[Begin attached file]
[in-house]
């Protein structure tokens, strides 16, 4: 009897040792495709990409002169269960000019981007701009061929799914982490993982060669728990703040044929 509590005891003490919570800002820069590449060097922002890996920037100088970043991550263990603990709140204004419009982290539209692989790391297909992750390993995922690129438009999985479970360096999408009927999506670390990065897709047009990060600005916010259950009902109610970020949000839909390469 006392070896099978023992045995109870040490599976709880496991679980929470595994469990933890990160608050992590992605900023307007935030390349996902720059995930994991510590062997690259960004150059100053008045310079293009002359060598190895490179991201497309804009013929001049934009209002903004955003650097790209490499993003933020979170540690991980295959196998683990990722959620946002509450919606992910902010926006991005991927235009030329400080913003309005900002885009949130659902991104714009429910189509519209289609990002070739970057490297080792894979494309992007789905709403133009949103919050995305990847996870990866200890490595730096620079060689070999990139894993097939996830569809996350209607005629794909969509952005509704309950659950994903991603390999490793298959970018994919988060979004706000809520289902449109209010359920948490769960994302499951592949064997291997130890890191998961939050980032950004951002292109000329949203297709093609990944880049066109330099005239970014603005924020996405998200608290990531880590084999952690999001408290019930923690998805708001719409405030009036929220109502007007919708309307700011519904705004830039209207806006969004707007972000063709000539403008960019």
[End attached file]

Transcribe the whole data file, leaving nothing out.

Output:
[in-house]
């Protein structure tokens, strides 16, 4: 009897040792495709990409002169269960000019981007701009061929799914982490993982060669728990703040044929 509590005891003490919570800002820069590449060097922002890996920037100088970043991550263990603990709140204004419009982290539209692989790391297909992750390993995922690129438009999985479970360096999408009927999506670390990065897709047009990060600005916010259950009902109610970020949000839909390469 006392070896099978023992045995109870040490599976709880496991679980929470595994469990933890990160608050992590992605900023307007935030390349996902720059995930994991510590062997690259960004150059100053008045310079293009002359060598190895490179991201497309804009013929001049934009209002903004955003650097790209490499993003933020979170540690991980295959196998683990990722959620946002509450919606992910902010926006991005991927235009030329400080913003309005900002885009949130659902991104714009429910189509519209289609990002070739970057490297080792894979494309992007789905709403133009949103919050995305990847996870990866200890490595730096620079060689070999990139894993097939996830569809996350209607005629794909969509952005509704309950659950994903991603390999490793298959970018994919988060979004706000809520289902449109209010359920948490769960994302499951592949064997291997130890890191998961939050980032950004951002292109000329949203297709093609990944880049066109330099005239970014603005924020996405998200608290990531880590084999952690999001408290019930923690998805708001719409405030009036929220109502007007919708309307700011519904705004830039209207806006969004707007972000063709000539403008960019």